Otherwise, forget it.

Monday to Saturday are work days, and noise can legally start at 7AM.

QED.

Tom
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Old 01.09.2015, 14:56
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Re: How to approach neighbours with noisy child

Thanks for all the responses and especially doropfiz - this confirms the approach I was thinking of, especially as in brief chats as they moved in they seemed nice people. It is a shame that instead of the focus being on "tell me a bit more about your move, where you are from" and so on, the conversation will now probably be along the lines of that, ended by "and by the way, do you know I hear every song and shout from your son, especially on Sunday mornings". Oh well, I am learning to enjoy the peace and quiet that school time brings with it. :-)
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  #25  
Old 01.09.2015, 15:23
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Re: How to approach neighbours with noisy child

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Thanks for all the responses and especially doropfiz - this confirms the approach I was thinking of, especially as in brief chats as they moved in they seemed nice people. It is a shame that instead of the focus being on "tell me a bit more about your move, where you are from" and so on, the conversation will now probably be along the lines of that, ended by "and by the way, do you know I hear every song and shout from your son, especially on Sunday mornings". Oh well, I am learning to enjoy the peace and quiet that school time brings with it. :-)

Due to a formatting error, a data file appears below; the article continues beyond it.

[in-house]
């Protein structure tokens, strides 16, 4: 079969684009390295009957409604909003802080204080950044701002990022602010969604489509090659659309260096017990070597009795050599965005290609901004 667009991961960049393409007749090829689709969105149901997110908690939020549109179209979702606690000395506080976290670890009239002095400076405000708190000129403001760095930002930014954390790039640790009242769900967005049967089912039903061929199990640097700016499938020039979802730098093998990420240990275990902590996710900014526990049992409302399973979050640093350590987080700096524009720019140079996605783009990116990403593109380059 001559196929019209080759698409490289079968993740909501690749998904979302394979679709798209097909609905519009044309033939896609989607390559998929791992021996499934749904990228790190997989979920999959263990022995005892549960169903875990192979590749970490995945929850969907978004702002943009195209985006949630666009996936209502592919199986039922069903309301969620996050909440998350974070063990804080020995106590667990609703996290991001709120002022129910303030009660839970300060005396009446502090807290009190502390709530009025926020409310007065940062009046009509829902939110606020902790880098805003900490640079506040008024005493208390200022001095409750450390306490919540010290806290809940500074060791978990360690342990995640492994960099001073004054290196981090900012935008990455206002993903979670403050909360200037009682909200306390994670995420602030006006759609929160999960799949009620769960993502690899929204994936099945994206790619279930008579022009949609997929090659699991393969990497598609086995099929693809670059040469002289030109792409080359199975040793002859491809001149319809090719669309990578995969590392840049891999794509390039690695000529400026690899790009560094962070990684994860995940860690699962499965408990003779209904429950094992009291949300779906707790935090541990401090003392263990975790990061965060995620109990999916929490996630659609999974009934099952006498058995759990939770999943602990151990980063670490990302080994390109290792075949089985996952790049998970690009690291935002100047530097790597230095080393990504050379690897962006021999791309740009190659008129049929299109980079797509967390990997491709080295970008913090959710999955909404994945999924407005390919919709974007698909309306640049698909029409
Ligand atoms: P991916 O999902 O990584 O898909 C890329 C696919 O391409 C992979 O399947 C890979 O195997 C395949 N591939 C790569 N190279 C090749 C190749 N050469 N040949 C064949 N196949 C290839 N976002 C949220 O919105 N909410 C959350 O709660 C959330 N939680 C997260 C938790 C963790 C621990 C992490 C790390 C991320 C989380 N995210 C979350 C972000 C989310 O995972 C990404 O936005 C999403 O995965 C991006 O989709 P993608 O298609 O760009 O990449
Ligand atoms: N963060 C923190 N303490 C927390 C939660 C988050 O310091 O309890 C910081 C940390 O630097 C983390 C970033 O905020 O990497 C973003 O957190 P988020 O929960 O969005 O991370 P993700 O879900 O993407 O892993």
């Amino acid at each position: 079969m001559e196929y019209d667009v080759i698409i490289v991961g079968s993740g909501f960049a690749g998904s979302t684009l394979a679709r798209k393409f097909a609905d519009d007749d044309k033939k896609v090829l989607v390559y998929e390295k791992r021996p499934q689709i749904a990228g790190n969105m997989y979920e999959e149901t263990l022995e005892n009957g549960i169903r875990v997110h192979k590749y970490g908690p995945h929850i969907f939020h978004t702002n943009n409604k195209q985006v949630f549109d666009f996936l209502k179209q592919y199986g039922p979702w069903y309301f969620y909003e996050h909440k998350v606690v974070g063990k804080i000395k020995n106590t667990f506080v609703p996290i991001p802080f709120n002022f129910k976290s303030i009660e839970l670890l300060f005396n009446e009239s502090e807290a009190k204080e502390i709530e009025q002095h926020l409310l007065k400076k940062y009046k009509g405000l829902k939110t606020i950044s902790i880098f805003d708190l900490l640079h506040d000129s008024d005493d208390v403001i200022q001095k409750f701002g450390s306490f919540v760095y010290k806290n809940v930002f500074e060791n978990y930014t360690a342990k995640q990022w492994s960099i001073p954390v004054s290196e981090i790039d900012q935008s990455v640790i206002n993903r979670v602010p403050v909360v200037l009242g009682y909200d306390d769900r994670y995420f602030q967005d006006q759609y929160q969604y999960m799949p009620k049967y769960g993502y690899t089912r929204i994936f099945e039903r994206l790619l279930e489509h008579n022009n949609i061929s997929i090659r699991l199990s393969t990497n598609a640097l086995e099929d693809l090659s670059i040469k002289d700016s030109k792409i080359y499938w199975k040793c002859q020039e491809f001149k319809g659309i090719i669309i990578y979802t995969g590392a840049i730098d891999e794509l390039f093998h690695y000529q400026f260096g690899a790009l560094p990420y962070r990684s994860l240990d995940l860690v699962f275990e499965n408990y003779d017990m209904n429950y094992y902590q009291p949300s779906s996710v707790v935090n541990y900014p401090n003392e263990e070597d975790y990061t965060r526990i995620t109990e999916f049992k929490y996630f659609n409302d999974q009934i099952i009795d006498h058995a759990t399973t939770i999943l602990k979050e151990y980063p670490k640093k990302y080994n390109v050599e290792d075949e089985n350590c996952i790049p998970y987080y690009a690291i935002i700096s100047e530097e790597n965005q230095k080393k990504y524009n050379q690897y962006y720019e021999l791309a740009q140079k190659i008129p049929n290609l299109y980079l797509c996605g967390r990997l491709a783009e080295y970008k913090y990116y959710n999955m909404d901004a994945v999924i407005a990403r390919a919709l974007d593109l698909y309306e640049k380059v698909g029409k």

Basically you heard nothing but what you wanted to hear already.

1) First I find rather inappropriate that you are applying a "scale" of reward, and that you communicate that in public. They all contributed and you don't have to show "especially" to someone. Keep that private if you are happier with the contribution provided. Having said that I am just pointing how you are doing wrong, I don't personally care about your feedback.

2) You obviously keep a grudge about the parents, and about your suffering. Ie, you're still seeing yourself as the "victim". I have the impression that others have tried to show you that even the parents of that alleged difficult child could be also struggling.
Instead of turning that around, you are only listening to what you wanted to do: comfort yourself in the situation, ignoring everything else. For example ignoring that it might be an old flat, or difficult situation or whatever.

3) You do have physical means to reduce the inconvenience and have a happier situation, you have discarded them entirely.